As is the awful treatment of Millie Bobby Brown, a 14 year old child who has the difficult experience of growing up in the public eye because of her talent and has bourne it very gracefully. Yet despite this she was chosen as the target of a series of homophobic memes. This is a truly horrible and cowardly way to treat anyone, let alone a child who has always supported LGBT causes. Their actions led her to leave Twitter, a platform she has been vocal on and has been open about her experience as a young actress in Hollywood.

Unfortunately these are the actions of bullies and of cowards. People who are getting a lot louder in this Trumpian nightmare. They hide in groups. They hide behind people they see as powerful. They anonymously torture 14 year olds! Because they think it’s funny. Because they think they have something to prove. Because they are terrified someone will see just how small and insignificant they are. 


We know this. I hope Millie Bobby Brown knows this. I hope Kelly Marie Tran knows this. But it still doesn’t stop the words from hurting and it doesn’t make the pictures go away. 

Even if they come back to social media – something that I hope they do if it makes them happy – this experience will have always happened for these girls. These bullies will always have been people they had to deal with in a community that these girls did their best to nurture. 

So we can’t undo the past but we can try and fix the future. We can commit to making our own fandoms better. To promote inclusiveness, to celebrate creativity, and to discourage negativity as much as possible. We should respond with acceptance, constructive criticism, and encouragement. We will shout back with our message of inclusiveness and happiness! 

We shouldn’t defend the nerd girls. We should arm them.

Goodness knows we need them now, more than ever.

Daydream Believer – Interview with Dayeanne Hutton



For webseries and gaming fans Dayeanne Hutton‘s voice is no stranger to them. From starring in the Emmy award winning Emma Approved to voicing Kate in Life is Strange Dayeanne is a bright ray of sunshine in the web content world. We were lucky enough to chat with Dayeanne about voice acting, webseries and the wonder that is Harriet Smith. 

1. What is your first memory of acting? 

I’ve been surrounded by theatre for as long as I can remember due to both my parents’ involvement/enjoyment of it! My first memory of being in a show is from Kindergarten. I was about 5 and my school did Wizard of Oz. I played a Jitterbug as well as a member of the Lullaby League! My mom choreographed both pieces.

2. When did you know that acting was something that you wanted to pursue?

I’ve always enjoyed books and fantasies and the idea of playing around in a life that is different than mine. I began to take acting more seriously around age 12 or 13. I had to choose between acting classes and soccer (which I’d been doing poorly for years). I chose acting and began expanding from just theatre to also submitting for film projects! There was never a moment I even considered not having acting in my life somehow.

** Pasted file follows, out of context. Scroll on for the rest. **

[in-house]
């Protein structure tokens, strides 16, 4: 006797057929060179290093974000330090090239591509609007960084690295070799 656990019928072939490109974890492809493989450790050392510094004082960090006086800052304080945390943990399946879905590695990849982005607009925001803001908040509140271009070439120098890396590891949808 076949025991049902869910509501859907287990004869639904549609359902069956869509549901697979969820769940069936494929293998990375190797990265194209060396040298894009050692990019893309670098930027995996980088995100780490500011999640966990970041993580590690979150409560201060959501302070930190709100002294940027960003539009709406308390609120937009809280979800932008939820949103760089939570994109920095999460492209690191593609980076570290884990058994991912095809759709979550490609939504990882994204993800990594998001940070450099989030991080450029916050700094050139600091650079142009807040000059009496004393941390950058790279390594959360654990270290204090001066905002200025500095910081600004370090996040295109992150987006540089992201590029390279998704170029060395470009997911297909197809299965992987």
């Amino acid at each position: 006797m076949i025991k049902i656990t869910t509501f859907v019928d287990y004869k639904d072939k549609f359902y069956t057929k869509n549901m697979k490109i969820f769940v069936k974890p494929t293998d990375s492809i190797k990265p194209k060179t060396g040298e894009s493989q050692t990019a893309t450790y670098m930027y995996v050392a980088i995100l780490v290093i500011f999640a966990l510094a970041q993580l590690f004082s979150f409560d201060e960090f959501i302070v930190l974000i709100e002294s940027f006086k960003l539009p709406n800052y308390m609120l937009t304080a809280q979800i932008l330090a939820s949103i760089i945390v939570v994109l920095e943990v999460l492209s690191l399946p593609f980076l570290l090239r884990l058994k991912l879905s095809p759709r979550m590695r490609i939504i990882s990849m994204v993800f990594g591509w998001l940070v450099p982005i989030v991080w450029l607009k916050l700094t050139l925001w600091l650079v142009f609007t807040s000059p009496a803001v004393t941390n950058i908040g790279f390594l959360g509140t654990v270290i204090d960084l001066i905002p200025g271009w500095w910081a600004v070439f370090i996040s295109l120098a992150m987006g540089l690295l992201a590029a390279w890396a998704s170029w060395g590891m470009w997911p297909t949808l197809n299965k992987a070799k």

3. What was the experience of Emma Approved like for you? Were you familiar with the novel beforehand?

Emma Approved was an incredible and joyous experience! We all worked together for a whole year, and the cast and crew are all phenomenal people. I was also thrilled to be bringing a Jane Austen character to life. Pride and Prejudice has been a favorite book of mine since school. I read all of Emma before my audition so that I would have a good grasp of the original piece!

I continue to do my best to create a safe and positive space on the internet during my own Twitch streams.  

4. Did you enjoy translating Harriet’s story into a fresh medium? 

Absolutely!! I’m so honored to be among the handful of actresses that have brought Harriet Smith to life. And I really connected on a special level with her. There is definitely a piece of her in me all the time, and I brought real aspects of myself to my portrayal as well.

5. We assume you can’t tell us anything about the current hints of a revival, however can you tell us if you’re excited by the activity happening on Twitter and the moments App? 

Ah yes, spoilers… I’m quite excited over the characters renewed social media activities!

6. Since Emma Approved you’ve moved into voice acting – how was the experience different from traditional acting? What are the aspects that you enjoy? 

Voiceover is so much fun, but a very different experience. You’re not being filmed, so you don’t need to focus on how you look, or where the camera is. You just have to connect with the characters and feel what they’re feeling; so you can breath life into them. It’s so much fun providing different voices to animated characters. I’m a big nerd, so being in a video game is a dream, I can’t wait to do more!

7. What are the challenges you face when voice acting, particularly voice acting for a game?